Fast moving consumer goods companies, who bet their topline growth on the size of the vast rural market, are finding that the odds on this one are against them. So much so that the companies like Procter & gamble, Nestle and Cadbury, after an exploratory safari or two, have come scurrying back to urban market and decided to stay away from rural markets.
Even HLL has recently phased out Lipton Tea, a two year-old, low-priced rural tea brand – with one of the highest recall values in the branded tea industry – following competition from loose tea. The downswing in agricultural growth, volumes has been effected. HLL has also found that local regional brands and the poor infrastructure to reach the rural markets have affected volume growth.
While P&G or Nestle can opt out of the rural chase and choose to concentrate on its premium market, for makers of mass products like soap, shampoo, toothpaste and so on, the elusive rural market is a real cause for worry. FMCGs like HLL, Colgate and Marico cannot afford to ignore these markets, which comprise 75 per cent of the population. In a scenario where almost 50 per cent of the sales come from rural market for most FMCGs this is serious cause for worry—because that’s where the next phase of sale growth will come from.
Mr. Harsh Mariwala, managing director of Marico Industries admits that FMGC companies have not even scratched the surface of the ‘real rural’ markets. The main reason for this is that neither companies nor their channel partners find it economically viable to penetrate the rural markets directly. Low purchasing power leads to low demand, which in turns lead to low sales value and has an adverse cost benefit.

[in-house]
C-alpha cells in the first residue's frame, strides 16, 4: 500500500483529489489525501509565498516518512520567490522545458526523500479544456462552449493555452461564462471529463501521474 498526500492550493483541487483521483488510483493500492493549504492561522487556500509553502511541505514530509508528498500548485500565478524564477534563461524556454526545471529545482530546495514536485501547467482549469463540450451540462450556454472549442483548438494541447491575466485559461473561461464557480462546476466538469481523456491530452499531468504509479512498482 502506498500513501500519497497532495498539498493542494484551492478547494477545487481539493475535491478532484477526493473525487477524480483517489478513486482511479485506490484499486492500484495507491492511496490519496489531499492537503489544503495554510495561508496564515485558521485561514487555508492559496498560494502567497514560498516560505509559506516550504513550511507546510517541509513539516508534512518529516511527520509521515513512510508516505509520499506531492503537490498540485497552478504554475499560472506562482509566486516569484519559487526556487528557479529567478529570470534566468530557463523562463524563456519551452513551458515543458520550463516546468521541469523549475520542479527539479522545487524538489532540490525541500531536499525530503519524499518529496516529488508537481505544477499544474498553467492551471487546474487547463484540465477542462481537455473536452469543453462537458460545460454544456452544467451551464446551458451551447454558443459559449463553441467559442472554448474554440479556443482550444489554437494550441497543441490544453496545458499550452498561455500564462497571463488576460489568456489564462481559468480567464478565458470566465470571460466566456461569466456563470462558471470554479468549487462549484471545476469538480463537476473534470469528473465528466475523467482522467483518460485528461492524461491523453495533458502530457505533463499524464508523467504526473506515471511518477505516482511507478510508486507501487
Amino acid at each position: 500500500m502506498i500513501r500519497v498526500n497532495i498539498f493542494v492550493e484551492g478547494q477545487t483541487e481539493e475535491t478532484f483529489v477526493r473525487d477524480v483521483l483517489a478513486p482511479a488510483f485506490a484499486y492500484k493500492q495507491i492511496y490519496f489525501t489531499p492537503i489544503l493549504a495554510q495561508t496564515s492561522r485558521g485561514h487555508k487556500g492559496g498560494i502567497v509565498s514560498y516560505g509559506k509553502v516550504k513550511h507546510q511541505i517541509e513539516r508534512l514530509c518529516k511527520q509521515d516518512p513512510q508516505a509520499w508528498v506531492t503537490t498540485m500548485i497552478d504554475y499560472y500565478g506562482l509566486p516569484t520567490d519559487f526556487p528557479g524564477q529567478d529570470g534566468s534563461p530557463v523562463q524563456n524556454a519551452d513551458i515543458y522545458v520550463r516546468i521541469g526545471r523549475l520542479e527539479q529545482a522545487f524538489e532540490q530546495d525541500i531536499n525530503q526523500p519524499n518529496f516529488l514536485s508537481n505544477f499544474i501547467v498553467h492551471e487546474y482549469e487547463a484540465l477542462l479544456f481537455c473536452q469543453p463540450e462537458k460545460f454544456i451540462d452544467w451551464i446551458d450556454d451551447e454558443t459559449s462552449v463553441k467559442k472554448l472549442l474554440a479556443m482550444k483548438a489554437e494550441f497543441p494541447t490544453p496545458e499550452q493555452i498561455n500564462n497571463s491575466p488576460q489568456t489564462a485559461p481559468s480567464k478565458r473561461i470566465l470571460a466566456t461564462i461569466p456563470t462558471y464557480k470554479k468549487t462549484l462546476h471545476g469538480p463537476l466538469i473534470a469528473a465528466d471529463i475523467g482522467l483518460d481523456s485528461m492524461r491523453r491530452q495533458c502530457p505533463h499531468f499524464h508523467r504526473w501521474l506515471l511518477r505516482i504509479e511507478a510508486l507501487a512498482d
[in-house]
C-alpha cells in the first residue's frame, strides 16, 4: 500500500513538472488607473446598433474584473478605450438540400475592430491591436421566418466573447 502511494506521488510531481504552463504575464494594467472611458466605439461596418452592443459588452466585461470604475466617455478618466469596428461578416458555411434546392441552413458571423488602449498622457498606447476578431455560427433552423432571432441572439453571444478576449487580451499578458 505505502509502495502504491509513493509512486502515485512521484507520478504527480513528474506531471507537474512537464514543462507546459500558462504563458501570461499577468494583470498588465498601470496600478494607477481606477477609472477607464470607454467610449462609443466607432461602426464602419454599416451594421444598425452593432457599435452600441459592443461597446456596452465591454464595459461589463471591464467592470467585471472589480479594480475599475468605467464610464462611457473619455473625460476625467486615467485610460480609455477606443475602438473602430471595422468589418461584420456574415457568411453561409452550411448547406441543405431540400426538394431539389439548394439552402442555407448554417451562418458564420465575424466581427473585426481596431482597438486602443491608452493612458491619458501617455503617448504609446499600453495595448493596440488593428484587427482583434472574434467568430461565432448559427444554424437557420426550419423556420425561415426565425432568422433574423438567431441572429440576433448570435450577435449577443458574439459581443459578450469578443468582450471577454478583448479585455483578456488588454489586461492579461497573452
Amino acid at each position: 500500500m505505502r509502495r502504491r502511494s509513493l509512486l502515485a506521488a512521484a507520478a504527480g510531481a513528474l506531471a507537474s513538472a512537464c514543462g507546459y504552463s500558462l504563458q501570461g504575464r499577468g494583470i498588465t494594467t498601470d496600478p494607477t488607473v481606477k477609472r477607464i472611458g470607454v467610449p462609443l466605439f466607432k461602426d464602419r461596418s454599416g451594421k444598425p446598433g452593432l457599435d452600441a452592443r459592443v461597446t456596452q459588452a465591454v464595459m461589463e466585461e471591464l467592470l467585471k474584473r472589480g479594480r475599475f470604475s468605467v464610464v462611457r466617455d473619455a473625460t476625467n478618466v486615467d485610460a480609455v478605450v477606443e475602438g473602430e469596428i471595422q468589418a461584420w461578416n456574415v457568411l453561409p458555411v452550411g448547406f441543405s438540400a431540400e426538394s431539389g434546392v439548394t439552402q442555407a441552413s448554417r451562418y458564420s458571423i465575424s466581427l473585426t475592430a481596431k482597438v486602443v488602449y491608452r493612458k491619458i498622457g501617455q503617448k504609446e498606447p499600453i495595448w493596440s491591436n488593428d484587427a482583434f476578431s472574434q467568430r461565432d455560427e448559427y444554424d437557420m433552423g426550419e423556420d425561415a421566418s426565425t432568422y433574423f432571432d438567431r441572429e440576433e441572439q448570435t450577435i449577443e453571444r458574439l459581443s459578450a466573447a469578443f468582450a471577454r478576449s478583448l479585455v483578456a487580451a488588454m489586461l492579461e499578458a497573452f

Once a brand reaches a market, there are local brands to content with, lower trade costs and lower price point. This situation has begun to worry analyst, who feel that with the saturation in the urban markets in addition to competition, the real volumes have to come in from the rural markets. Also, product pricing in such markets has to be realistic, which means the companies would have to operate on extremely low margins to build up volumes.
To counter these problems, FMCG companies are investing in their distribution channels by way of subsidies with a view that the channel becomes viable in future. Rural products are being worked upon and a wide basket of products are being offered in order that the sum of the volumes increases the economic viability.
Our typical marketing budget is usually 10 per cent of the topline spend